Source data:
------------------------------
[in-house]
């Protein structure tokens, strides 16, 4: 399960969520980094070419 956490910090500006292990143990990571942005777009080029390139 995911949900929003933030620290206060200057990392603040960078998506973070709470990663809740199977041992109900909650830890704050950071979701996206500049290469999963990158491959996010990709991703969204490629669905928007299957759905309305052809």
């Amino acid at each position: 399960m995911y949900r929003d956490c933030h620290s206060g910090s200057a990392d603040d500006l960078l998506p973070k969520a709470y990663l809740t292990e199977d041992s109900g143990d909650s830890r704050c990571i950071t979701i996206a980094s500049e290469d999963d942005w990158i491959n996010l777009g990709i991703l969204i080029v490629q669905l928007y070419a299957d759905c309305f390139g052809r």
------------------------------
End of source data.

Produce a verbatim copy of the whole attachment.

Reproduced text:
[in-house]
């Protein structure tokens, strides 16, 4: 399960969520980094070419 956490910090500006292990143990990571942005777009080029390139 995911949900929003933030620290206060200057990392603040960078998506973070709470990663809740199977041992109900909650830890704050950071979701996206500049290469999963990158491959996010990709991703969204490629669905928007299957759905309305052809």
């Amino acid at each position: 399960m995911y949900r929003d956490c933030h620290s206060g910090s200057a990392d603040d500006l960078l998506p973070k969520a709470y990663l809740t292990e199977d041992s109900g143990d909650s830890r704050c990571i950071t979701i996206a980094s500049e290469d999963d942005w990158i491959n996010l777009g990709i991703l969204i080029v490629q669905l928007y070419a299957d759905c309305f390139g052809r």